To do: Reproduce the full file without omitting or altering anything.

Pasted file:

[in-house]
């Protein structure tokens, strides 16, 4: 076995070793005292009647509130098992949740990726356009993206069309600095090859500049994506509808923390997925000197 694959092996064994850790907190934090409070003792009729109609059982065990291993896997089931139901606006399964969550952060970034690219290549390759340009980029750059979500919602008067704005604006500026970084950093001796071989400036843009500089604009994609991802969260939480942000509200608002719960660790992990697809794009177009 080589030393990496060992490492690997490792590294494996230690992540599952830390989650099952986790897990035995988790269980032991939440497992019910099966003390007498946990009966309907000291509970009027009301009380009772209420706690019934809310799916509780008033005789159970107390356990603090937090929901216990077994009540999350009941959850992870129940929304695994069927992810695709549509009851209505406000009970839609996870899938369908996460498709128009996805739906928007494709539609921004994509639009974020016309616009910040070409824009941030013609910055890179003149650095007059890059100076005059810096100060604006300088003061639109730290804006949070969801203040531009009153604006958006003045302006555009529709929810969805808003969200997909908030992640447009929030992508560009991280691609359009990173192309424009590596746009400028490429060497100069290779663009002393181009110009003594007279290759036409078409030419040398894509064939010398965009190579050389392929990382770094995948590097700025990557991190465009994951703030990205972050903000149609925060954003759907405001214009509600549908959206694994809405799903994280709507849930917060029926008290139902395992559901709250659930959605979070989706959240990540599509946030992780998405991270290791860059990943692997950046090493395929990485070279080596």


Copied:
[in-house]
């Protein structure tokens, strides 16, 4: 076995070793005292009647509130098992949740990726356009993206069309600095090859500049994506509808923390997925000197 694959092996064994850790907190934090409070003792009729109609059982065990291993896997089931139901606006399964969550952060970034690219290549390759340009980029750059979500919602008067704005604006500026970084950093001796071989400036843009500089604009994609991802969260939480942000509200608002719960660790992990697809794009177009 080589030393990496060992490492690997490792590294494996230690992540599952830390989650099952986790897990035995988790269980032991939440497992019910099966003390007498946990009966309907000291509970009027009301009380009772209420706690019934809310799916509780008033005789159970107390356990603090937090929901216990077994009540999350009941959850992870129940929304695994069927992810695709549509009851209505406000009970839609996870899938369908996460498709128009996805739906928007494709539609921004994509639009974020016309616009910040070409824009941030013609910055890179003149650095007059890059100076005059810096100060604006300088003061639109730290804006949070969801203040531009009153604006958006003045302006555009529709929810969805808003969200997909908030992640447009929030992508560009991280691609359009990173192309424009590596746009400028490429060497100069290779663009002393181009110009003594007279290759036409078409030419040398894509064939010398965009190579050389392929990382770094995948590097700025990557991190465009994951703030990205972050903000149609925060954003759907405001214009509600549908959206694994809405799903994280709507849930917060029926008290139902395992559901709250659930959605979070989706959240990540599509946030992780998405991270290791860059990943692997950046090493395929990485070279080596």